Teen drinking: why it is so dangerous for young people to abuse alcohol
According to the Centers for Disease Control and Prevention (CDC), one in six adults drink, and 25% drink at least once a week.
However, it is most common among young people between the ages of 18 and 24, leading to emergencies such as This was reported on Saturday at the University of Massachusetts. More than 30 college students have been rushed to the hospital after they participated in a TikTok-fueled drinking bout.
As part of this trend, students prepare and drink “gallons of blackout rage” or “BORG”, which consist of a mixture of alcohol, electrolytes, flavors, and water. As of Monday, the “BORG” video on TikTok has amassed 81.5 million views and continues to grow.
Every year, more than 3,900 people under the age of 21 die due to excessive drinkingdrunkenness poses a real danger to young people.
Dr. Eric Collins, in NYC The addiction psychiatrist and chief medical officer of RecoveryEducation.com said that while drinking is dangerous for everyone, the behavioral consequences can be more dangerous for younger people.
“Brain teenagers and young people have not fully developed, making them more vulnerable to impulsive, emotionally driven behavior, which is the most common cause of alcohol-related injury and death,” he told Fox News Digital in an email.
“Furthermore, young people may not develop significant alcohol tolerance, making them more vulnerable to the toxic effects of alcohol at any blood alcohol concentration,” he said.
What is a binge?
The National Institutes of Health (NIH) defines binge drinking as “a pattern of drinking in which the blood alcohol concentration (BAC) reaches 0.08% – or 0.08 grams of alcohol per deciliter – or higher.”
For a woman, this is equivalent to consuming four or more drinks in about two hours; for a man, that would be five or more drinks.
Blood alcohol levels rise faster in younger people over the same time period (three drinks for girls and three to five drinks for boys).
Every year, more than 3,900 people under the age of 21 die due to excessive drinking.
“Drink has a very specific definition. Often when people make a mixed drink, it qualifies as more than one drink if it contains more than one serving of alcohol,” said Bruce Bussey, MD, a US addiction psychiatrist. Jacksonville, Floridain an interview with Fox News Digital.
Short-term effects of teenage drinking
Young people who drink are more likely to have impaired judgment and engage in risky behavior such as drunk driving or engaging in unprotected sex. Bass warned.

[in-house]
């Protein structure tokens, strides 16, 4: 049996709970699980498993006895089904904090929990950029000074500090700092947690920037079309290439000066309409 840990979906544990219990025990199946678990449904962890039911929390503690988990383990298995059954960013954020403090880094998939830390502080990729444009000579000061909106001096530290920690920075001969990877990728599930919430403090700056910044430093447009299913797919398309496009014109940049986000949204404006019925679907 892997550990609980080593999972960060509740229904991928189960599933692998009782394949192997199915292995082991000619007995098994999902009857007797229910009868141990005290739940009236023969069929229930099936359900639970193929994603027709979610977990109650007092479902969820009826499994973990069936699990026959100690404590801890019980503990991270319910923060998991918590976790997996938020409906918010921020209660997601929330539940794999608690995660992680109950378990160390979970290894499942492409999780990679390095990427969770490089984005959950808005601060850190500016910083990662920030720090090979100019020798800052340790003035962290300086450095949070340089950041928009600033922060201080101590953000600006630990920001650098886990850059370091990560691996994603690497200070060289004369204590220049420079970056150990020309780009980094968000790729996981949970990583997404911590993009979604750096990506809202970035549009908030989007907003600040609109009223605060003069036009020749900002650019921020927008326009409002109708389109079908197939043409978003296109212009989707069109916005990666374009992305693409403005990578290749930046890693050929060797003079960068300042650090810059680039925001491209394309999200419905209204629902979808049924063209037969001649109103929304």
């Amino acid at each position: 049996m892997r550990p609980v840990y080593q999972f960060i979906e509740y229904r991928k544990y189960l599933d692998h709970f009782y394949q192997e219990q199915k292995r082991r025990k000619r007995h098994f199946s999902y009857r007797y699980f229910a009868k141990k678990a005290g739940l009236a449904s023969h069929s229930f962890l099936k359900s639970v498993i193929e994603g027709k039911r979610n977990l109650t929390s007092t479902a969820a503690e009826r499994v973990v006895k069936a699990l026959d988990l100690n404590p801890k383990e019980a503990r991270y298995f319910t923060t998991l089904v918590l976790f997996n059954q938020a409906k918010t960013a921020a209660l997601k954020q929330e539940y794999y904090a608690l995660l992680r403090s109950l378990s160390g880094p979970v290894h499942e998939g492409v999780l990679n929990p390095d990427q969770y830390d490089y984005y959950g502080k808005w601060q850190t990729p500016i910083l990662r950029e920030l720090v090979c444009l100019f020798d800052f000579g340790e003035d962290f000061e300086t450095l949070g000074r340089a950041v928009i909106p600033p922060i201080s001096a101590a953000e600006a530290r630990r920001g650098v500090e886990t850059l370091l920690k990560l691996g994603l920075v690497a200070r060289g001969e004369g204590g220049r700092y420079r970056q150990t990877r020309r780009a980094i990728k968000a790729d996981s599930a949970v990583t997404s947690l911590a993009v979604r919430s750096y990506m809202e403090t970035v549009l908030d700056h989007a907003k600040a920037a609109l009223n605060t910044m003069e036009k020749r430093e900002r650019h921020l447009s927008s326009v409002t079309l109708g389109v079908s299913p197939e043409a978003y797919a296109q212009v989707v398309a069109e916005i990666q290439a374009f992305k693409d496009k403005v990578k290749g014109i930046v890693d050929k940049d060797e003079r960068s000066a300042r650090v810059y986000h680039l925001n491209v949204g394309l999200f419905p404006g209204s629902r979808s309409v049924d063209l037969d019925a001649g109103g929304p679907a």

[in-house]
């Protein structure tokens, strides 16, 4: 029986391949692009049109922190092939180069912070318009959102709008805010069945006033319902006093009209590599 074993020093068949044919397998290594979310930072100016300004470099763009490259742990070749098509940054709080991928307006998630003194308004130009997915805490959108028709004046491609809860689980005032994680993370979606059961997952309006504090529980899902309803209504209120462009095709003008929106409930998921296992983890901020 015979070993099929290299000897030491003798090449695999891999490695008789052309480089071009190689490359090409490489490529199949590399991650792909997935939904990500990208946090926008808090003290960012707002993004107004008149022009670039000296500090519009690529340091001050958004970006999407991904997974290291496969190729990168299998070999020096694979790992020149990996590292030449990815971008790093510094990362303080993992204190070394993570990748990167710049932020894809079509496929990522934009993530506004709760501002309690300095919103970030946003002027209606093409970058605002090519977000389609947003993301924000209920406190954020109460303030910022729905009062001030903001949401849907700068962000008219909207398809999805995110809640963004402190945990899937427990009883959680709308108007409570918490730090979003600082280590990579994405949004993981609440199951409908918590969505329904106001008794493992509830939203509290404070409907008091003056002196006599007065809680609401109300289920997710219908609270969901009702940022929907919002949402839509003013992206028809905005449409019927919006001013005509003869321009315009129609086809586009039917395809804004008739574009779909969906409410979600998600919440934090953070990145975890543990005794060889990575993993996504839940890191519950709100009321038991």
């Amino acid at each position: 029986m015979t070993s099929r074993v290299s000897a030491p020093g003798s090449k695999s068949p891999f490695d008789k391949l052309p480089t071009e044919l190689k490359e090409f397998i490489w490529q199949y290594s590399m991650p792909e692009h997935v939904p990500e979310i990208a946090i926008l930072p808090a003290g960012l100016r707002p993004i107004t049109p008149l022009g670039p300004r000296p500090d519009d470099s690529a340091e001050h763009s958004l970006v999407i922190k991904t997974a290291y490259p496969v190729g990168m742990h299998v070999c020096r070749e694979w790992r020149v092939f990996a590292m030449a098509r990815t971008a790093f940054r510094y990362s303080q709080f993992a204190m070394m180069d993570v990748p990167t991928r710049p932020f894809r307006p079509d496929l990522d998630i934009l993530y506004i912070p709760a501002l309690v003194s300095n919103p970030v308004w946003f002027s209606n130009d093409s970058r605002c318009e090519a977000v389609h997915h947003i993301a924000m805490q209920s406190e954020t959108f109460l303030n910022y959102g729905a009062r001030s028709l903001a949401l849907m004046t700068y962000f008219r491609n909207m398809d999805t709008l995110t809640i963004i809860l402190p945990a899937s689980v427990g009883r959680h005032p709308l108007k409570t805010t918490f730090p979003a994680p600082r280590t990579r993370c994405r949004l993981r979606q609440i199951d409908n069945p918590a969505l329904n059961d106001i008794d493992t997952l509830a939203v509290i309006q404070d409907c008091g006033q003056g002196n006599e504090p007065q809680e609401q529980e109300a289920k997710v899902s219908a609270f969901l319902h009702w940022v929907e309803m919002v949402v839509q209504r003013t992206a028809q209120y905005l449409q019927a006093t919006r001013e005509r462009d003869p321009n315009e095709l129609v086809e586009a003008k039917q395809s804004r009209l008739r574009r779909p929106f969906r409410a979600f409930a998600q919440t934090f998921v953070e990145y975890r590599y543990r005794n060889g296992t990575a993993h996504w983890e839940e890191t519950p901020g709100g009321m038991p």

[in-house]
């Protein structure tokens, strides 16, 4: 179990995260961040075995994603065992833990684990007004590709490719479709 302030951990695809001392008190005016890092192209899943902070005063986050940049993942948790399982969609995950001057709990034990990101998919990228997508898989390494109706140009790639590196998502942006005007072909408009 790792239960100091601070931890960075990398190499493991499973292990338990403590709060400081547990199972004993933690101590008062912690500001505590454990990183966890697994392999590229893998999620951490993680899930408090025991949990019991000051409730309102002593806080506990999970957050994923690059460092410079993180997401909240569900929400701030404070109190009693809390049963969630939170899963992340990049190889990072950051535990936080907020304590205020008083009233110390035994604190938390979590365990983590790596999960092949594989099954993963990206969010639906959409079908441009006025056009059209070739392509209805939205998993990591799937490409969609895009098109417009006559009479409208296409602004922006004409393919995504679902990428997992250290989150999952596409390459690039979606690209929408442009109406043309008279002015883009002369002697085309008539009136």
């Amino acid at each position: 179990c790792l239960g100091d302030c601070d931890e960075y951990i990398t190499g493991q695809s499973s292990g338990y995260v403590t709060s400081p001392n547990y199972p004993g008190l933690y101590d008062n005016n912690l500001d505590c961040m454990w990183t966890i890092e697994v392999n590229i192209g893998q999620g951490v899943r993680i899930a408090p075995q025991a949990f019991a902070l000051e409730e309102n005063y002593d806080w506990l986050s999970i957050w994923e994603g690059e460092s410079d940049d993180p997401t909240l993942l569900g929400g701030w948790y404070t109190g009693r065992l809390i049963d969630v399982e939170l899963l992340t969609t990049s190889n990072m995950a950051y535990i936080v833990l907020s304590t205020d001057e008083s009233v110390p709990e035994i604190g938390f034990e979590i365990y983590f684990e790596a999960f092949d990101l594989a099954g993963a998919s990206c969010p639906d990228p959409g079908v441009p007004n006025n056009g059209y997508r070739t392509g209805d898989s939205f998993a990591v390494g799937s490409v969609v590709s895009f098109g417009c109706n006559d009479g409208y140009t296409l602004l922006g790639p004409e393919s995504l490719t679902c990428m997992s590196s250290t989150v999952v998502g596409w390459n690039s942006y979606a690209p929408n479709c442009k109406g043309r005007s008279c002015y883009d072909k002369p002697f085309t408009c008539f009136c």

“Drinking can cause blackouts during which the person is conscious but cannot remember what happened during the episode,” he said.
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A potentially life-threatening consequence of excessive drinking is alcohol poisoning or alcohol overdose, where the body cannot work fast enough to filter out the amount of alcohol consumed.
As a result, certain areas of the brain begin to shut down, as explained on the NIH website.
Symptoms of alcohol poisoning include vomiting, confusion, loss of consciousness, convulsions, difficulty breathing, slow heart rate and low body temperature.
Severe cases can lead to permanent brain damage or even death.
Cognitive decline, illness, long-term consequences possible
Because the teen brain is still developing, dr. Bassi said that drinking too much alcohol can lead to long-term cognitive development.
“Exposure to high doses of alcohol during this time can disrupt the development of the prefrontal cortex, which is responsible for decision making, impulse control, and emotional regulation,” he explained.
“The later a young person puts off drinking, the lower the risk of developing an alcohol use disorder.”
Mental problems such as depression, anxietyAttention deficits and insomnia can also occur among teenage drinkers, Bassi added.
Long-term physical health also suffers.
Just one drinking session can weaken the immune system. Over time, regular alcohol abuse can lead to liver damage as well as multiple types of cancer, according to the NIH.
There are also negative social consequences.
“Excessive drinking can lead to poor academic performance, strained relationships with family and friends, and legal problems,” the doctor said. Bass.
And the pattern of behavior can extend into adulthood. Dr. Collins warned that the effects of repeated drinking during adolescence could leave the brain more vulnerable to development. alcohol use disorder later in life.
Fast healing, long term support are key
If a young person is addicted to potentially dangerous drinking, Dr. Bassi recommends going to the emergency room to ensure a safe alcohol detox.
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“In the emergency room, treatment for binge drinking can include dealing with any urgent medical issues, such as alcohol poisoning or injuries sustained during an episode,” he said.
“A person may be given fluids and electrolytes to prevent dehydration and treat any injury or disease.”
Once the body has processed the alcohol and the person is out of immediate danger, people may consider therapy or alcoholism treatment programs.
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“More intensive treatment options may include medication, inpatient treatment programs, or outpatient treatment programs,” the doctor said. Bass.
In general, experts agree that abstinence from underage drinking is the best defense against the serious risks of drinking.
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“The later a young person delays drinking, the lower the risk of developing an alcohol use disorder,” the doctor said. Collins.